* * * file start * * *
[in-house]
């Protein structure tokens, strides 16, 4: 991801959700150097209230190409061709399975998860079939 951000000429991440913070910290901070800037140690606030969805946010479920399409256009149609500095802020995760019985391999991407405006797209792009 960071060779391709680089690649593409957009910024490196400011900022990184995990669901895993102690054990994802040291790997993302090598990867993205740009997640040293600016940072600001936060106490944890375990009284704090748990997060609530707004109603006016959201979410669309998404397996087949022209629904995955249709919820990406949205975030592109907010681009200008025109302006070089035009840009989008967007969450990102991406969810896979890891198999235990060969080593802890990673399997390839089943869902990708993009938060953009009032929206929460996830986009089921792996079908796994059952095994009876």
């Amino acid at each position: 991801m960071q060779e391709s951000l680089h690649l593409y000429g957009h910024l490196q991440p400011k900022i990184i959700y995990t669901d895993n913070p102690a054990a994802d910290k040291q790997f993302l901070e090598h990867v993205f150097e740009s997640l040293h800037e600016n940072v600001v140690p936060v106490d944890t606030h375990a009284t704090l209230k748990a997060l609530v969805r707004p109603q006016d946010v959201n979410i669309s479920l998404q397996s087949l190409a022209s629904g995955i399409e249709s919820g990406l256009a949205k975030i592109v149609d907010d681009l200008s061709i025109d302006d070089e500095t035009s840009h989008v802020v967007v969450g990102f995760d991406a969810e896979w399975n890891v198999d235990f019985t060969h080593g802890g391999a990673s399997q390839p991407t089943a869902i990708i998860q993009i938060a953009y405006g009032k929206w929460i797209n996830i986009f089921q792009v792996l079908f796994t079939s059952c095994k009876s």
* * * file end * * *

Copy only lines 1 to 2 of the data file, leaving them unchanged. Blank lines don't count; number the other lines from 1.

[in-house]
């Protein structure tokens, strides 16, 4: 991801959700150097209230190409061709399975998860079939 951000000429991440913070910290901070800037140690606030969805946010479920399409256009149609500095802020995760019985391999991407405006797209792009 960071060779391709680089690649593409957009910024490196400011900022990184995990669901895993102690054990994802040291790997993302090598990867993205740009997640040293600016940072600001936060106490944890375990009284704090748990997060609530707004109603006016959201979410669309998404397996087949022209629904995955249709919820990406949205975030592109907010681009200008025109302006070089035009840009989008967007969450990102991406969810896979890891198999235990060969080593802890990673399997390839089943869902990708993009938060953009009032929206929460996830986009089921792996079908796994059952095994009876």